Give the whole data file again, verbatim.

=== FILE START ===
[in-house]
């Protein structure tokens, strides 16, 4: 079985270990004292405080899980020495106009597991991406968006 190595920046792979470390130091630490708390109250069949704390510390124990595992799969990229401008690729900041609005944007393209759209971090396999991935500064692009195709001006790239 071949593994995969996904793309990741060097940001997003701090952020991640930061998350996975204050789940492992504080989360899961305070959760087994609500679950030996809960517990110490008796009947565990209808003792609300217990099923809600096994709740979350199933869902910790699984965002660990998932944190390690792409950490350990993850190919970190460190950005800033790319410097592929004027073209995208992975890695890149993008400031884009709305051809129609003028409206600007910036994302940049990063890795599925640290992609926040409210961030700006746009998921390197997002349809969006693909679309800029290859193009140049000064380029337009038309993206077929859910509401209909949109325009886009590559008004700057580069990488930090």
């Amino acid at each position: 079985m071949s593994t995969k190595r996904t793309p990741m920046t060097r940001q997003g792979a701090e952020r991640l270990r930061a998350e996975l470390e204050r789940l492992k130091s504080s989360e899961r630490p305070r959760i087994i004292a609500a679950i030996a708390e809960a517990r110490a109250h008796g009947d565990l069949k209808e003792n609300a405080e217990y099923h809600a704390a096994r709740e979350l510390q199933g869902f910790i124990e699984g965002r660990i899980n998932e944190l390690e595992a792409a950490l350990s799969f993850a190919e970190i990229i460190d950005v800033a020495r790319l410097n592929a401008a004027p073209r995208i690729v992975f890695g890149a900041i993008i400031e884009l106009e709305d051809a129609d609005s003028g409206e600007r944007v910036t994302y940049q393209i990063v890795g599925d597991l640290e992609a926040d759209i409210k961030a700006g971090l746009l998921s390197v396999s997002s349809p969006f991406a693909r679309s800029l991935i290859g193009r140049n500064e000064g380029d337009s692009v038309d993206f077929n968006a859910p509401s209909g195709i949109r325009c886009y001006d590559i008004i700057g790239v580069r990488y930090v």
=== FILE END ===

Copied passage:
[in-house]
């Protein structure tokens, strides 16, 4: 079985270990004292405080899980020495106009597991991406968006 190595920046792979470390130091630490708390109250069949704390510390124990595992799969990229401008690729900041609005944007393209759209971090396999991935500064692009195709001006790239 071949593994995969996904793309990741060097940001997003701090952020991640930061998350996975204050789940492992504080989360899961305070959760087994609500679950030996809960517990110490008796009947565990209808003792609300217990099923809600096994709740979350199933869902910790699984965002660990998932944190390690792409950490350990993850190919970190460190950005800033790319410097592929004027073209995208992975890695890149993008400031884009709305051809129609003028409206600007910036994302940049990063890795599925640290992609926040409210961030700006746009998921390197997002349809969006693909679309800029290859193009140049000064380029337009038309993206077929859910509401209909949109325009886009590559008004700057580069990488930090």
């Amino acid at each position: 079985m071949s593994t995969k190595r996904t793309p990741m920046t060097r940001q997003g792979a701090e952020r991640l270990r930061a998350e996975l470390e204050r789940l492992k130091s504080s989360e899961r630490p305070r959760i087994i004292a609500a679950i030996a708390e809960a517990r110490a109250h008796g009947d565990l069949k209808e003792n609300a405080e217990y099923h809600a704390a096994r709740e979350l510390q199933g869902f910790i124990e699984g965002r660990i899980n998932e944190l390690e595992a792409a950490l350990s799969f993850a190919e970190i990229i460190d950005v800033a020495r790319l410097n592929a401008a004027p073209r995208i690729v992975f890695g890149a900041i993008i400031e884009l106009e709305d051809a129609d609005s003028g409206e600007r944007v910036t994302y940049q393209i990063v890795g599925d597991l640290e992609a926040d759209i409210k961030a700006g971090l746009l998921s390197v396999s997002s349809p969006f991406a693909r679309s800029l991935i290859g193009r140049n500064e000064g380029d337009s692009v038309d993206f077929n968006a859910p509401s209909g195709i949109r325009c886009y001006d590559i008004i700057g790239v580069r990488y930090v």